Tetanus Neurotoxin Neutralizing Antibodies Screened from a Human Immune scFv Antibody Phage Display Library
Anti-TeNT-Hc antibodies recognize overlapping and nonoverlapping epitopes. SPR co-injection experiments were used to determine whether pairs of antibodies could bind TeNT-Hc simultaneously. The sensorgrams of all of the possible paired combinations of 2-7G, 2-2D and S-4-7H in both orientations, are shown. Dashed lines represent injection of a single antibody followed by injection of buffer. Solid lines represent co-injections of the first antibody followed by injection of a second antibody. For all experiments, 80 μL of each antibody at a concentration 20× its KD value was injected over 10,098 RUs of immobilized TeNT-Hc at 40 μL/min. In general, 2-2D and S-4-7H appeared to partial inhibition in binding according to the equation above mentioned upon injection of the second species. Conversely, 2-7G appeared to bind a distinct, nonoverlapping epitope. When 2-7G injections were followed by 2-2D and S-4-7H injections, there was an approximate doubling of total signal with the second injection. However, this was not observed with the reverse injection combinations, because the relatively fast off-rates of 2-2D and S-4-7H compared with 2-7G resulted in very significant dissociation of these TeNT-Hc from the surface before equilibrium binding of 2-7G was reached. (A) SPR co-injection experiments of 2-7G followed by 2-2D; (B) SPR co-injection experiments of 2-2D followed by 2-7G; (C) SPR co-injection experiments of 2-7G followed by S-4-7H; (D) SPR co-injection experiments of S-4-7H followed by 2-7G; (E) SPR co-injection experiments of S-4-7H followed by 2-2D; (F) SPR co-injection experiments of 2-2D followed by S-4-7H.
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toxins-08-00266-f006: Anti-TeNT-Hc antibodies recognize overlapping and nonoverlapping epitopes. SPR co-injection experiments were used to determine whether pairs of antibodies could bind TeNT-Hc simultaneously. The sensorgrams of all of the possible paired combinations of 2-7G, 2-2D and S-4-7H in both orientations, are shown. Dashed lines represent injection of a single antibody followed by injection of buffer. Solid lines represent co-injections of the first antibody followed by injection of a second antibody. For all experiments, 80 μL of each antibody at a concentration 20× its KD value was injected over 10,098 RUs of immobilized TeNT-Hc at 40 μL/min. In general, 2-2D and S-4-7H appeared to partial inhibition in binding according to the equation above mentioned upon injection of the second species. Conversely, 2-7G appeared to bind a distinct, nonoverlapping epitope. When 2-7G injections were followed by 2-2D and S-4-7H injections, there was an approximate doubling of total signal with the second injection. However, this was not observed with the reverse injection combinations, because the relatively fast off-rates of 2-2D and S-4-7H compared with 2-7G resulted in very significant dissociation of these TeNT-Hc from the surface before equilibrium binding of 2-7G was reached. (A) SPR co-injection experiments of 2-7G followed by 2-2D; (B) SPR co-injection experiments of 2-2D followed by 2-7G; (C) SPR co-injection experiments of 2-7G followed by S-4-7H; (D) SPR co-injection experiments of S-4-7H followed by 2-7G; (E) SPR co-injection experiments of S-4-7H followed by 2-2D; (F) SPR co-injection experiments of 2-2D followed by S-4-7H.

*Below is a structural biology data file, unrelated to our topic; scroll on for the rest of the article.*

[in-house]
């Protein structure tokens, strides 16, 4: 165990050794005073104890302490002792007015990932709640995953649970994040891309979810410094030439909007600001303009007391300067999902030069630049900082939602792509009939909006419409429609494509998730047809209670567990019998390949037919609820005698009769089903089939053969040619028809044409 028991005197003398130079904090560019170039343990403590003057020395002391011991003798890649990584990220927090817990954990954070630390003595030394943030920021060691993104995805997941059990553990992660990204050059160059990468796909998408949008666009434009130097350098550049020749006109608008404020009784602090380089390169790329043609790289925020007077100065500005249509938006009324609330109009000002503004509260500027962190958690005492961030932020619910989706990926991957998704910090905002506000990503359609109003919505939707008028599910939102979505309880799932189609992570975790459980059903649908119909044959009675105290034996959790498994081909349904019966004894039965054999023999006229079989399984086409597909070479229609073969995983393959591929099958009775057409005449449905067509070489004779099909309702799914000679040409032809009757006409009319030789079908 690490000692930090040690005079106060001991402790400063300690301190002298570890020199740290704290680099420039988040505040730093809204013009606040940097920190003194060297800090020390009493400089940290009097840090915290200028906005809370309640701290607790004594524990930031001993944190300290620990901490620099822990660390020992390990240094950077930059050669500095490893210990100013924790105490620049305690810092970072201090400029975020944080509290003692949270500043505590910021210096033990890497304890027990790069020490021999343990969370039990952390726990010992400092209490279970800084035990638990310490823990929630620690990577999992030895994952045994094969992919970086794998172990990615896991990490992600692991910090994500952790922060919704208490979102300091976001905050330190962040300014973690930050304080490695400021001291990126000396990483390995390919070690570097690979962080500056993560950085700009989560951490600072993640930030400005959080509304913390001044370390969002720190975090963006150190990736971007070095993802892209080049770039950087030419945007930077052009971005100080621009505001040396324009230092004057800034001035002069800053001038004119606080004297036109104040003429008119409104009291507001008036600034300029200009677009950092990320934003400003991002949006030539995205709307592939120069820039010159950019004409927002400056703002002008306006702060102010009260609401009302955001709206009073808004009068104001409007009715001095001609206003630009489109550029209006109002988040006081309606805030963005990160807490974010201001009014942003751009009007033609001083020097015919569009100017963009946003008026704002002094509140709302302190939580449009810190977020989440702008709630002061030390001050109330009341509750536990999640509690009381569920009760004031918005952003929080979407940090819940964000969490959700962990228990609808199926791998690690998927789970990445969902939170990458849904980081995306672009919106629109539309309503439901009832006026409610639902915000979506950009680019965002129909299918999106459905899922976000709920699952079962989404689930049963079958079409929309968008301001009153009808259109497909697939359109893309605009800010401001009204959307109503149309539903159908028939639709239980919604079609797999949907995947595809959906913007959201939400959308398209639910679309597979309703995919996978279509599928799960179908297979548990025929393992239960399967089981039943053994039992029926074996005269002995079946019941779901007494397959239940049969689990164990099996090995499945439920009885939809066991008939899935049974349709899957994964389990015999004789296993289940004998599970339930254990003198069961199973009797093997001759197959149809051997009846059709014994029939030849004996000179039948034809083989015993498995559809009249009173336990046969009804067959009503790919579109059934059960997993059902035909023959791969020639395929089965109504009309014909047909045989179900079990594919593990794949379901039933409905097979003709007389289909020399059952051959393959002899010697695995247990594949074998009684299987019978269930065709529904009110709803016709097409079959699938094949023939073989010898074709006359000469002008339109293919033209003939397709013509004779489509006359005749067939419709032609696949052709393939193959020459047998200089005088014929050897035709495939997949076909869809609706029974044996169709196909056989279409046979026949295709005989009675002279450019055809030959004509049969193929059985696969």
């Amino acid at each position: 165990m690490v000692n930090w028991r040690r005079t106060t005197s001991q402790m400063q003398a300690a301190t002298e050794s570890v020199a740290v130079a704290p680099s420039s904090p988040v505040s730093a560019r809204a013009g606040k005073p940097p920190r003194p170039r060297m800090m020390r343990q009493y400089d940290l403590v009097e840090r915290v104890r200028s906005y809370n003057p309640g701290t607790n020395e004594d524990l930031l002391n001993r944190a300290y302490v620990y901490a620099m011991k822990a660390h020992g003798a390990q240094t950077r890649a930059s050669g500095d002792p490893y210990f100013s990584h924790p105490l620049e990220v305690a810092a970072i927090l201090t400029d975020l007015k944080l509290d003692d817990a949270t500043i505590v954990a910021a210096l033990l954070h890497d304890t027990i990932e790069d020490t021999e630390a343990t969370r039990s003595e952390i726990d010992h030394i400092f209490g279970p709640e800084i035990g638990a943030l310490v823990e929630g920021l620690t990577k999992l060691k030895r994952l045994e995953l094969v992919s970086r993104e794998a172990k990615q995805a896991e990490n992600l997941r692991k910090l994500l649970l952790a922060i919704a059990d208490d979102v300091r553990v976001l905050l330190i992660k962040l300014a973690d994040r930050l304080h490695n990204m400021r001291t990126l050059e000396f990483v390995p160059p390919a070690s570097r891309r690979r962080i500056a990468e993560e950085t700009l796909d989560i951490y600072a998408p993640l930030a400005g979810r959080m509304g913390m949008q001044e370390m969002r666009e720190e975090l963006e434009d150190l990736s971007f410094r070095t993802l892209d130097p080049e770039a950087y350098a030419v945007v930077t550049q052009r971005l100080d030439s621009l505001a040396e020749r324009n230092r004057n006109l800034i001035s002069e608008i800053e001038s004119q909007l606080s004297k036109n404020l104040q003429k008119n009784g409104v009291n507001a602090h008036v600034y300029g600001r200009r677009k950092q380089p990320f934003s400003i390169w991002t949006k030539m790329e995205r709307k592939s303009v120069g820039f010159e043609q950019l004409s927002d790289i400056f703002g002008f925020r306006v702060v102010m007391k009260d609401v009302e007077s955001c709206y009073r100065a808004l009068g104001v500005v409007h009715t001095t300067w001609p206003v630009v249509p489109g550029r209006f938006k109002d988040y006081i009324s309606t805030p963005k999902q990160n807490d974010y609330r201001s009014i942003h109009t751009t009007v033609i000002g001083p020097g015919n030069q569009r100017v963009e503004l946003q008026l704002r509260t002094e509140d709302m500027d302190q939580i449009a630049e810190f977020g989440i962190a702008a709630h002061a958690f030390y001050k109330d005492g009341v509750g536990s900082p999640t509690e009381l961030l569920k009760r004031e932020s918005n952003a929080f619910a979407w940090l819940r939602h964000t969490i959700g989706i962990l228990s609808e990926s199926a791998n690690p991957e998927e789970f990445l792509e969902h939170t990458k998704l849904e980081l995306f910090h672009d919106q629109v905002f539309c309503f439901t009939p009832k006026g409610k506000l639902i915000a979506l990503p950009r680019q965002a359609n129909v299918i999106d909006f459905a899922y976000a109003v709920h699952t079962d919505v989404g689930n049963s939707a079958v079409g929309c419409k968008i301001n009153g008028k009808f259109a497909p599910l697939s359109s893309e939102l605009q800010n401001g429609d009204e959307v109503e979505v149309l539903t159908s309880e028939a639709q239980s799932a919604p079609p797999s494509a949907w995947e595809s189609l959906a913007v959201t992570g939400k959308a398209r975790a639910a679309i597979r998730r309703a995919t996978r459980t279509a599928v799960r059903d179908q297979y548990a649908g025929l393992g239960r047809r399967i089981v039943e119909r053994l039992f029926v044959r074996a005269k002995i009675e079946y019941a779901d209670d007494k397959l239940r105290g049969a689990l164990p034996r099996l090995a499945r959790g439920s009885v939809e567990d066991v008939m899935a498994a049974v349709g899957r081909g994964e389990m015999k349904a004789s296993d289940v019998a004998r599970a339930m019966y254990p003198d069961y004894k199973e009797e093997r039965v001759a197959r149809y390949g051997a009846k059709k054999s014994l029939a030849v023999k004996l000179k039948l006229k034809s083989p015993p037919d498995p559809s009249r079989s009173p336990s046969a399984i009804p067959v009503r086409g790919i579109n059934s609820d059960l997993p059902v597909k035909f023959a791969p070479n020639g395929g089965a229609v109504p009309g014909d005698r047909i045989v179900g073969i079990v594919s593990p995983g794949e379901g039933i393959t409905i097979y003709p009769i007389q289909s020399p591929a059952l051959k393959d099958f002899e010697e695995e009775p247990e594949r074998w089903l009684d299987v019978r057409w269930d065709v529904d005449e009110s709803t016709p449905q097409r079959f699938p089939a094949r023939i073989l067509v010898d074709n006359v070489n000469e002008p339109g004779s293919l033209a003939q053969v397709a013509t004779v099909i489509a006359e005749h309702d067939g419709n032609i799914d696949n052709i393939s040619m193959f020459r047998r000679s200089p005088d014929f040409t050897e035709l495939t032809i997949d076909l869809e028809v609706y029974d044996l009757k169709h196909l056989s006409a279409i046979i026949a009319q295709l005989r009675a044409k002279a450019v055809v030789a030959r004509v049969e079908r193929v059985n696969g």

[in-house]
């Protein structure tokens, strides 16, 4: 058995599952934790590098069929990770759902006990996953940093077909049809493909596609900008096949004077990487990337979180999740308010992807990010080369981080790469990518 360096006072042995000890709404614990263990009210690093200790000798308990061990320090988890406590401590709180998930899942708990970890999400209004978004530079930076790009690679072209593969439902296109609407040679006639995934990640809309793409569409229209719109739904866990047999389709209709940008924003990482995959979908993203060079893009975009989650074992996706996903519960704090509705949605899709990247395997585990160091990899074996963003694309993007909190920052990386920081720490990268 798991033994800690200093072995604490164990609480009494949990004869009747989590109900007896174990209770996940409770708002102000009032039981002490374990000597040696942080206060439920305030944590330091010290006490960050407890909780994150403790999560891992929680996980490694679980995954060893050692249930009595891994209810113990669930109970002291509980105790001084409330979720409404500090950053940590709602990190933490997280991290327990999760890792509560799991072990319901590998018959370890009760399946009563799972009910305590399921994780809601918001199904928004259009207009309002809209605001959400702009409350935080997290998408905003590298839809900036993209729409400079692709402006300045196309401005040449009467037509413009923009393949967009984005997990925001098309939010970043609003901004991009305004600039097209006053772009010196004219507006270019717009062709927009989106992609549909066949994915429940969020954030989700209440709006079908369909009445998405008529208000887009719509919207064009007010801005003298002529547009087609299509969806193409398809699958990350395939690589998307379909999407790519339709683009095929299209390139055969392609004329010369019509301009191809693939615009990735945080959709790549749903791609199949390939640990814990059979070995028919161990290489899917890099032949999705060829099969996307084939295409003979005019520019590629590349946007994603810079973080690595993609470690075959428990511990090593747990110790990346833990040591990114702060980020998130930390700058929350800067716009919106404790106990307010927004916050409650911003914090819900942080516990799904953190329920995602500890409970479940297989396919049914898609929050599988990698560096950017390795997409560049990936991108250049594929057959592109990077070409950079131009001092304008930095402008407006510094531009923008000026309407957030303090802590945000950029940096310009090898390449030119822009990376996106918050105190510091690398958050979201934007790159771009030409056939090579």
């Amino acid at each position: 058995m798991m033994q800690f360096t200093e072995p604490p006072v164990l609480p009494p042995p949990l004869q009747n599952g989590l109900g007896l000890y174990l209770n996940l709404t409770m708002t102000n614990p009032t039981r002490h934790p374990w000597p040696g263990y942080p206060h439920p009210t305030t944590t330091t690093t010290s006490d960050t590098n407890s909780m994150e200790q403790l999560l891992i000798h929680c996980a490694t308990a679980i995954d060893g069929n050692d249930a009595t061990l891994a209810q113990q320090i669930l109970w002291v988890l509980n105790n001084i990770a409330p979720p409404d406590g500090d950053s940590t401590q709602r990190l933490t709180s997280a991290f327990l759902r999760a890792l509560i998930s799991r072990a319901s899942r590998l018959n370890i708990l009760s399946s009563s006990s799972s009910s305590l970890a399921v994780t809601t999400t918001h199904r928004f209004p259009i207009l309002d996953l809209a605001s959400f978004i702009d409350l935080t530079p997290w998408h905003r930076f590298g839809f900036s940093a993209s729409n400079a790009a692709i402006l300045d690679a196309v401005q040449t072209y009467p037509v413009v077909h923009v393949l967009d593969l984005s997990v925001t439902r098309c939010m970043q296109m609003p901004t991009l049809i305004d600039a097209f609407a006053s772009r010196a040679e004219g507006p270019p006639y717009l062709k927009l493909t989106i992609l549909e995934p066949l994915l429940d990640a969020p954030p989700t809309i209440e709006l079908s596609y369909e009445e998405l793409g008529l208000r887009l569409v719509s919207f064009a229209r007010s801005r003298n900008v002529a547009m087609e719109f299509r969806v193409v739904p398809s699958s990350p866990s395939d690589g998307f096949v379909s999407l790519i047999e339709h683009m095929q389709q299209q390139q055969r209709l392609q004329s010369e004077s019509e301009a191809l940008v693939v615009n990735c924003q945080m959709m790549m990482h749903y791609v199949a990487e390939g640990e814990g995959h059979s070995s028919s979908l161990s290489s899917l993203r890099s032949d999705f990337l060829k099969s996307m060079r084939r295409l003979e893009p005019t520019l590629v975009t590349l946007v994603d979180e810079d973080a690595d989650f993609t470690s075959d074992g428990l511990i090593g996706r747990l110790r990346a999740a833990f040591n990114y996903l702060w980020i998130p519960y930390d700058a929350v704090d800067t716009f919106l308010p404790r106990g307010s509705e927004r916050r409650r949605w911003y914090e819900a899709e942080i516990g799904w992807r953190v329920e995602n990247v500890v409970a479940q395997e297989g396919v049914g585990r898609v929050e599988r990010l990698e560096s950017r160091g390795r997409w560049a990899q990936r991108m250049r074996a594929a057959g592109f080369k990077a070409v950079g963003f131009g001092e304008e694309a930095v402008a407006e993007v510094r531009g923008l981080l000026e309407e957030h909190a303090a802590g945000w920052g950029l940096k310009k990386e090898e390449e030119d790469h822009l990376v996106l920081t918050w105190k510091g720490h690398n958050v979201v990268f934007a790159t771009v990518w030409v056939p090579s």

Mentions: Interestingly, 2-2D and S-4-7H antibodies both blocks binding of GD3 to the sialic acid binding site around R1226 in TeNT Hc and they could not be inhibited by each other according to a competitive binding ELISA. As we know, the advantages of a biosensor system include its ability to study molecular interactions in real time, with soluble proteins in their native state, unpurified and non-labelled. Biosensor technology instead of ELISA was chosen to determine whether 2-7G, 2-2D and S-4-7H compete in their binding to TeNT-Hc. We performed co-injection Biacore experiments with pairs of mAb (lgG), in both orientations, to determine whether antibodies could bind TeNT-Hc simultaneously (Figure 6). Of the paired combinations, only those involving 2-7G showed a significant increase in response consistent with theoretical Rmax values (~170–200 RUs) upon co-injection (Figure 6A,B). This suggests that 2-7G is free to bind TeNT-Hc when 2-2D or S-4-7H is bound and also indicates the 2-7G epitope is distinct and does not hinder binding of the other two mAbs. For 2-2D and S-4-7H only few changes in response were seen upon co-injection with theoretical Rmax values not reached, an indication that the mAbs were binding partly overlapping epitopes and hindering the binding of each other to TeNT-Hc (Figure 6C). Taken together, our Biacore based epitope mapping studies suggest 2-7G freely binds TeNT-Hc at a site that does not overlap with, or is sterically hindered by 2-2D or S-4-7H binding. 2-2D and S-4-7H bind at sites on TeNT-Hc that hinder freely accessible binding of the others, suggesting these two antibodies share bind epitopes in such close proximity to one another that it prevents unhindered interaction with sensor chip-immobilized TeNT-Hc.

View Article: PubMed Central - PubMed

ABSTRACT

Tetanus neurotoxin (TeNT) produced by Clostridiumtetani is one of the most poisonous protein substances. Neutralizing antibodies against TeNT can effectively prevent and cure toxicosis. Using purified Hc fragments of TeNT (TeNT-Hc) as an antigen, three specific neutralizing antibody clones recognizing different epitopes were selected from a human immune scFv antibody phage display library. The three antibodies (2-7G, 2-2D, and S-4-7H) can effectively inhibit the binding between TeNT-Hc and differentiated PC-12 cells in vitro. Moreover, 2-7G inhibited TeNT-Hc binding to the receptor via carbohydrate-binding sites of the W pocket while 2-2D and S-4-7H inhibited binding of the R pocket. Although no single mAb completely protected mice from the toxin, they could both prolong survival when challenged with 20 LD50s (50% of the lethal dose) of TeNT. When used together, the mAbs completely neutralized 1000 LD50s/mg Ab, indicating their high neutralizing potency in vivo. Antibodies recognizing different carbohydrate-binding pockets could have higher synergistic toxin neutralization activities than those that recognize the same pockets. These results could lead to further production of neutralizing antibody drugs against TeNT and indicate that using TeNT-Hc as an antigen for screening human antibodies for TeNT intoxication therapy from human immune antibody library was convenient and effective.

No MeSH data available.


Related in: MedlinePlus